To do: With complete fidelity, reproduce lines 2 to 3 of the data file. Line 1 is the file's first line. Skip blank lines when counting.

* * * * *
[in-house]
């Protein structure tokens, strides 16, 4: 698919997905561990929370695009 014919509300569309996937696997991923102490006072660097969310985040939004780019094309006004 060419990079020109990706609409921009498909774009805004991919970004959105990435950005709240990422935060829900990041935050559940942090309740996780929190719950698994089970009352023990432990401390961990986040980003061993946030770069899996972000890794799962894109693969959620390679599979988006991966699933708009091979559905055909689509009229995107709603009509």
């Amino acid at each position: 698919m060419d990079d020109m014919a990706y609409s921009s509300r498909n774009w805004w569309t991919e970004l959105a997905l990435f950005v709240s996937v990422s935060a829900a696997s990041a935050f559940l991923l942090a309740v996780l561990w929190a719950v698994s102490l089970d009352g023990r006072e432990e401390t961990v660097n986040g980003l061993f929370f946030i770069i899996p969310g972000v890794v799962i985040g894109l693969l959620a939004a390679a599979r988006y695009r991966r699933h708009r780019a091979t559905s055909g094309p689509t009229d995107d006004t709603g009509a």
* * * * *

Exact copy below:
């Protein structure tokens, strides 16, 4: 698919997905561990929370695009 014919509300569309996937696997991923102490006072660097969310985040939004780019094309006004 060419990079020109990706609409921009498909774009805004991919970004959105990435950005709240990422935060829900990041935050559940942090309740996780929190719950698994089970009352023990432990401390961990986040980003061993946030770069899996972000890794799962894109693969959620390679599979988006991966699933708009091979559905055909689509009229995107709603009509």
């Amino acid at each position: 698919m060419d990079d020109m014919a990706y609409s921009s509300r498909n774009w805004w569309t991919e970004l959105a997905l990435f950005v709240s996937v990422s935060a829900a696997s990041a935050f559940l991923l942090a309740v996780l561990w929190a719950v698994s102490l089970d009352g023990r006072e432990e401390t961990v660097n986040g980003l061993f929370f946030i770069i899996p969310g972000v890794v799962i985040g894109l693969l959620a939004a390679a599979r988006y695009r991966r699933h708009r780019a091979t559905s055909g094309p689509t009229d995107d006004t709603g009509a």